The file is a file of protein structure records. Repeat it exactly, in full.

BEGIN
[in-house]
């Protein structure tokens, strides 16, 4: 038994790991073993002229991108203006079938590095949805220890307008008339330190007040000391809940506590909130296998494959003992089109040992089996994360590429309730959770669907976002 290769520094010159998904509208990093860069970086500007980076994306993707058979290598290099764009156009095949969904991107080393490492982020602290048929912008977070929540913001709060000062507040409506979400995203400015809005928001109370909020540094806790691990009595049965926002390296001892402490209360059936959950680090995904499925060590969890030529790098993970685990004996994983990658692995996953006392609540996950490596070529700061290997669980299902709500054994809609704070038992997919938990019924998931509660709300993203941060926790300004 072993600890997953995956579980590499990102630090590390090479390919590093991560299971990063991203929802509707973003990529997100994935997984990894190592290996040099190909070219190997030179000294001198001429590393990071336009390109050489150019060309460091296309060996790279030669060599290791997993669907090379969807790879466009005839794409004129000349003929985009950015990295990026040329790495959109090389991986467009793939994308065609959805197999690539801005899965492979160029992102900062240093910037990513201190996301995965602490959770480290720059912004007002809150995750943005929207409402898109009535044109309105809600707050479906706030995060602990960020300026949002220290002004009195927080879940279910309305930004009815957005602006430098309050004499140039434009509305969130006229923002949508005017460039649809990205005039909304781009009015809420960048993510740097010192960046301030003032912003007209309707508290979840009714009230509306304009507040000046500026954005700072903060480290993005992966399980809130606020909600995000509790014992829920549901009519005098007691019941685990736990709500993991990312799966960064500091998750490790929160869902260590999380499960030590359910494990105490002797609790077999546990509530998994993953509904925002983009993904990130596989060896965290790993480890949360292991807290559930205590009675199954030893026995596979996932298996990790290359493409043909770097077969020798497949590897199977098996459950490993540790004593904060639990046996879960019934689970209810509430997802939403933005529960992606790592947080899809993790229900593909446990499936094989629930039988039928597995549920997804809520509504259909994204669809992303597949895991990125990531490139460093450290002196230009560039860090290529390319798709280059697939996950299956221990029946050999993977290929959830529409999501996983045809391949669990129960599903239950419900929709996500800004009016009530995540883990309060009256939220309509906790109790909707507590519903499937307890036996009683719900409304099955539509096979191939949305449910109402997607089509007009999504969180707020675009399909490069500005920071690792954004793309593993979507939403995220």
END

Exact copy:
[in-house]
């Protein structure tokens, strides 16, 4: 038994790991073993002229991108203006079938590095949805220890307008008339330190007040000391809940506590909130296998494959003992089109040992089996994360590429309730959770669907976002 290769520094010159998904509208990093860069970086500007980076994306993707058979290598290099764009156009095949969904991107080393490492982020602290048929912008977070929540913001709060000062507040409506979400995203400015809005928001109370909020540094806790691990009595049965926002390296001892402490209360059936959950680090995904499925060590969890030529790098993970685990004996994983990658692995996953006392609540996950490596070529700061290997669980299902709500054994809609704070038992997919938990019924998931509660709300993203941060926790300004 072993600890997953995956579980590499990102630090590390090479390919590093991560299971990063991203929802509707973003990529997100994935997984990894190592290996040099190909070219190997030179000294001198001429590393990071336009390109050489150019060309460091296309060996790279030669060599290791997993669907090379969807790879466009005839794409004129000349003929985009950015990295990026040329790495959109090389991986467009793939994308065609959805197999690539801005899965492979160029992102900062240093910037990513201190996301995965602490959770480290720059912004007002809150995750943005929207409402898109009535044109309105809600707050479906706030995060602990960020300026949002220290002004009195927080879940279910309305930004009815957005602006430098309050004499140039434009509305969130006229923002949508005017460039649809990205005039909304781009009015809420960048993510740097010192960046301030003032912003007209309707508290979840009714009230509306304009507040000046500026954005700072903060480290993005992966399980809130606020909600995000509790014992829920549901009519005098007691019941685990736990709500993991990312799966960064500091998750490790929160869902260590999380499960030590359910494990105490002797609790077999546990509530998994993953509904925002983009993904990130596989060896965290790993480890949360292991807290559930205590009675199954030893026995596979996932298996990790290359493409043909770097077969020798497949590897199977098996459950490993540790004593904060639990046996879960019934689970209810509430997802939403933005529960992606790592947080899809993790229900593909446990499936094989629930039988039928597995549920997804809520509504259909994204669809992303597949895991990125990531490139460093450290002196230009560039860090290529390319798709280059697939996950299956221990029946050999993977290929959830529409999501996983045809391949669990129960599903239950419900929709996500800004009016009530995540883990309060009256939220309509906790109790909707507590519903499937307890036996009683719900409304099955539509096979191939949305449910109402997607089509007009999504969180707020675009399909490069500005920071690792954004793309593993979507939403995220």